Holiday parties are the cornerstone of the holiday season. Planning one inevitably brings unwanted stress. One way to take the pressure out of the equation is to plan a party that takes the focus off you, and onto others, while simultaneously making an event for your guests that will be special and memorable for years to come.

Use this gathering time with your friends to harness their help in giving something back to others. Charity holiday parties are a fun way to build comradery, help others, and create celebrations of a special night that just might become a new holiday tradition. Here are a few options to inspire you.

Gift-Wrapping Party

It’s one thing to buy toys for a local charity – it’s quite another to gather around and wrap the gifts you’ve shopped to give to others. Send out an invitation asking everyone to bring new toys for children. Instead of dropping them off at the door, get the guests involved in the wrapping. Create different stations for each stage of the wrapping process — paper and cutting, taping, and decorating. If you have the room, you can even dedicate an area for “toy building” for big items like bikes, tricycles, doll houses and trucks.

Support Our Troops

Send out of a list of items with your party invitation that the military needs for care boxes – which could include toiletries, books, cookies, batteries, music, clothing, plastic storage bags, games, beverages, and other snacks which will be used to fill the boxes to the top. Set up an assembly line along your dining room table to pack and seal the boxes. Don’t forget to include a special station for people to write holiday cards thanking the service men and women for their contributions.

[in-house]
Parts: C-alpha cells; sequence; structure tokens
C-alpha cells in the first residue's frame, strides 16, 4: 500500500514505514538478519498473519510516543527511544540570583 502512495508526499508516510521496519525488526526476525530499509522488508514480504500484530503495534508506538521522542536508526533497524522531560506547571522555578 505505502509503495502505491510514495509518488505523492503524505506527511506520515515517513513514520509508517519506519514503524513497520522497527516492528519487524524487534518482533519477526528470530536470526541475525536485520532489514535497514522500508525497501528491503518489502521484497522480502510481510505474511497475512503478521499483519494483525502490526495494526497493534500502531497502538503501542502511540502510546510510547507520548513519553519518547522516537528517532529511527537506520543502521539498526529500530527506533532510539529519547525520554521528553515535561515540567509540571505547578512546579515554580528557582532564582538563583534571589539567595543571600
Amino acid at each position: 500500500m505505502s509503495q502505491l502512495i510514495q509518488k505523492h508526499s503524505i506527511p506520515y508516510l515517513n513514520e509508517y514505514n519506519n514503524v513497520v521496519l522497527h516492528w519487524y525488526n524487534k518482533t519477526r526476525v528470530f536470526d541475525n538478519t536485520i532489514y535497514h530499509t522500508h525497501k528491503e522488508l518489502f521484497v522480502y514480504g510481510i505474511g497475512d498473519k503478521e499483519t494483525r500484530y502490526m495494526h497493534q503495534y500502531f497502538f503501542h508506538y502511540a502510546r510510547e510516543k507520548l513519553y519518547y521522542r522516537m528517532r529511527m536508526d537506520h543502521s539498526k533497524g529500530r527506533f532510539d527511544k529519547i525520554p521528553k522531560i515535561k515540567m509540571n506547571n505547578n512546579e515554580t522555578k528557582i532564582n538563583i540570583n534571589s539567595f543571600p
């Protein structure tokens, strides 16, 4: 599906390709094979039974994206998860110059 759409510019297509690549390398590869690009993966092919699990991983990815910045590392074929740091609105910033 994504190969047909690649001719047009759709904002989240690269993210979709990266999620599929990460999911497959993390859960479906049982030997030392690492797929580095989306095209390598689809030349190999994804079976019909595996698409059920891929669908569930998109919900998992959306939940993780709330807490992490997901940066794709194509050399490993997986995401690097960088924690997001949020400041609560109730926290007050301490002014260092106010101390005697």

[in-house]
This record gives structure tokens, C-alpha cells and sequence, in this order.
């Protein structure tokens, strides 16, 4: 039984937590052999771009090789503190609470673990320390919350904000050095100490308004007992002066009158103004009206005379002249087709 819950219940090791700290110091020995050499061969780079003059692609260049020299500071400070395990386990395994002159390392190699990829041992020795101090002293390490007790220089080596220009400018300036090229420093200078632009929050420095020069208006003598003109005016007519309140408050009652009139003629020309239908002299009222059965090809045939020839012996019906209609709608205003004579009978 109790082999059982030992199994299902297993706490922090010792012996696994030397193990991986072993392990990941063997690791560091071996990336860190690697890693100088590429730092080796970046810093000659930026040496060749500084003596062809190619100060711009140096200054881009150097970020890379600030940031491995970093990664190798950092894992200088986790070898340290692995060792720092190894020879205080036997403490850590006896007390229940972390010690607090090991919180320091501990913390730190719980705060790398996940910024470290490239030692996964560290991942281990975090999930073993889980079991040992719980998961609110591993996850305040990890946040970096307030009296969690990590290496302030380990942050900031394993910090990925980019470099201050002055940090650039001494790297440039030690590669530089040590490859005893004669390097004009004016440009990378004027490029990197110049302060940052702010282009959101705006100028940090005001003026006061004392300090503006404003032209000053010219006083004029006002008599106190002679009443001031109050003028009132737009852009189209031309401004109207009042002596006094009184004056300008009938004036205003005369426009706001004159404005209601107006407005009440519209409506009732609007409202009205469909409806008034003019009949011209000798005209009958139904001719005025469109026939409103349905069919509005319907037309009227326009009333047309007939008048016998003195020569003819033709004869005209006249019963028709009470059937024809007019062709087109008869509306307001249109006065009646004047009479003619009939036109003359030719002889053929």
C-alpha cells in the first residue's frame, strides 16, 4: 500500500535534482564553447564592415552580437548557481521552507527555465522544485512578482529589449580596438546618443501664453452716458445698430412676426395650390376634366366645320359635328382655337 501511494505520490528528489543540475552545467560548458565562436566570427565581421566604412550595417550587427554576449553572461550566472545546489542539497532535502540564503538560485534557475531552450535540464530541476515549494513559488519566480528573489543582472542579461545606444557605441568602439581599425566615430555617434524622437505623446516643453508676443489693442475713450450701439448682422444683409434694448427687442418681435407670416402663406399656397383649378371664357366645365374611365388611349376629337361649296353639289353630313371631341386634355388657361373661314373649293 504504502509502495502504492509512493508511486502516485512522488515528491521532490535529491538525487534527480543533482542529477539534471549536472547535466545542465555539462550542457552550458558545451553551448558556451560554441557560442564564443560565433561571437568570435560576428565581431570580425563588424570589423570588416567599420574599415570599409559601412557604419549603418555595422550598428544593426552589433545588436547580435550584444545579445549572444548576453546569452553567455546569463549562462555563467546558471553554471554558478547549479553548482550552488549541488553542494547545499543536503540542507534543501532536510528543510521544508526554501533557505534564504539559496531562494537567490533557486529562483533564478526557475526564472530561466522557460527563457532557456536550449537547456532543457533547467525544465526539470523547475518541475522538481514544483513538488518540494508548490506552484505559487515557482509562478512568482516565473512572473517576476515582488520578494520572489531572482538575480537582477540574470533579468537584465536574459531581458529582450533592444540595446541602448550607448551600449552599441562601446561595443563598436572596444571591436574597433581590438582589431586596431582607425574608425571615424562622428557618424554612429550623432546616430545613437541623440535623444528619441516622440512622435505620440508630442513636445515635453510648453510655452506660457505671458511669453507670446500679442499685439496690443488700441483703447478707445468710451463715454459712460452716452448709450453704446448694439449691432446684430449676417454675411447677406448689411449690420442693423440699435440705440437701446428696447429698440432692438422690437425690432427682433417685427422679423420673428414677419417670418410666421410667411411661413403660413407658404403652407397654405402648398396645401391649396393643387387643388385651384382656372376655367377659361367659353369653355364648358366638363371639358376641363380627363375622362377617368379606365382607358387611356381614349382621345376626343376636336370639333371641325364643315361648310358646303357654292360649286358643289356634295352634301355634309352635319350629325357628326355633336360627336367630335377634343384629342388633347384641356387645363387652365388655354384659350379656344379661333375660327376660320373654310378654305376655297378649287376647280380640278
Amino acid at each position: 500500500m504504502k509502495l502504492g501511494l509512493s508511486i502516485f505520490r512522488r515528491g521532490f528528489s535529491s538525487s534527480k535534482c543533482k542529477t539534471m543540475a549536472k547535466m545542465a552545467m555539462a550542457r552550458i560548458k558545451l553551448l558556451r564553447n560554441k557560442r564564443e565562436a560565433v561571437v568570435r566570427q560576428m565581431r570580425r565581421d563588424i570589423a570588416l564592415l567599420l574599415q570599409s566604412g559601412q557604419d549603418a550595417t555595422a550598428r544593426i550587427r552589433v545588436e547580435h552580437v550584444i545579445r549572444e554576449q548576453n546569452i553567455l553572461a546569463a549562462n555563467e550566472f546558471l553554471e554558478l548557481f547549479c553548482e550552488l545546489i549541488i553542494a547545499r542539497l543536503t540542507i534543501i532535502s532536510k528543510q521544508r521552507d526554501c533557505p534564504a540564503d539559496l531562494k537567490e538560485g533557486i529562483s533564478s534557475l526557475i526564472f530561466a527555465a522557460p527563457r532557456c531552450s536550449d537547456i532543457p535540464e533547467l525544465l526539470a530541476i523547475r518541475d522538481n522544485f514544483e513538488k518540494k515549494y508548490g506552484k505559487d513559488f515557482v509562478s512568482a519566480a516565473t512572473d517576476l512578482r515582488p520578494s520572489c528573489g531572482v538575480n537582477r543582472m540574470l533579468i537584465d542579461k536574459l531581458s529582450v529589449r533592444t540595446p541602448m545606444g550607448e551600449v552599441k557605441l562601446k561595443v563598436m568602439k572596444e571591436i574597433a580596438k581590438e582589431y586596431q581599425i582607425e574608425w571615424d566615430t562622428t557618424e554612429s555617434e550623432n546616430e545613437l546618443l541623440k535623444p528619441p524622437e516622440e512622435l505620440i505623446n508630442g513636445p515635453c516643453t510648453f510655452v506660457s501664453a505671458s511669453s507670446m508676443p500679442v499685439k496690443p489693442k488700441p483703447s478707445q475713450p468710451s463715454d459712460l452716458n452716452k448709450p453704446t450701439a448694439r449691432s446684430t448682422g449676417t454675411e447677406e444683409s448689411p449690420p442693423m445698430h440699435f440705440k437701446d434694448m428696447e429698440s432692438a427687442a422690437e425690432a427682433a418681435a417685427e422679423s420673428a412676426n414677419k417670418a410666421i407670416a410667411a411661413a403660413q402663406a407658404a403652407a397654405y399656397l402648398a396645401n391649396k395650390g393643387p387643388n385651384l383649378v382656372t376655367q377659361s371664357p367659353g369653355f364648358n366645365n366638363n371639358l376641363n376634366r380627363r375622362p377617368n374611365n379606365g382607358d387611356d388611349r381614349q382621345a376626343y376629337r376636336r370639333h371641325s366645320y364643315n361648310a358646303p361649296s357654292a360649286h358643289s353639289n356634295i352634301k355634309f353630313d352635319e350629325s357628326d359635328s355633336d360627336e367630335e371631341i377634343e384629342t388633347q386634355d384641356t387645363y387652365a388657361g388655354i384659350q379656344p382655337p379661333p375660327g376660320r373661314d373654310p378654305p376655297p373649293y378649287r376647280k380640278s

Don’t forget this old tradition of going house to house to spread holiday cheer by singing around the neighborhood – and don’t forget the local fire station. Even better, call ahead to nursing homes and hospitals and arrange to take your group there to surprise the residents and patients.

Cookie Decorating and Gingerbread House Building

You supply the cookies and the gingerbread, already pre-made, and let your guests decorate and build. Make it even easier, by using small milk cartons and graham crackers for house frames and sugar ice cream cones as trees. Have guests bring their confectionary decorations, which could include colored sugars, icings, gumdrops, and candies. Use card tables to distribute the decorations into stations and start decorating. Then, donate the cookies and houses to family shelters, the local fire station, children’s hospitals and senior centers.

Build Some Bears

Bring some comfort to needy children in your area by hosting a bear-building party at a local animal-building center. Many of these centers host parties for kids, so why not turn it into an adult party, with the purpose of building bears for others. Once the bears are built, present them to family shelters and children’s hospitals.

Comfort Food for Parents of Sick Kids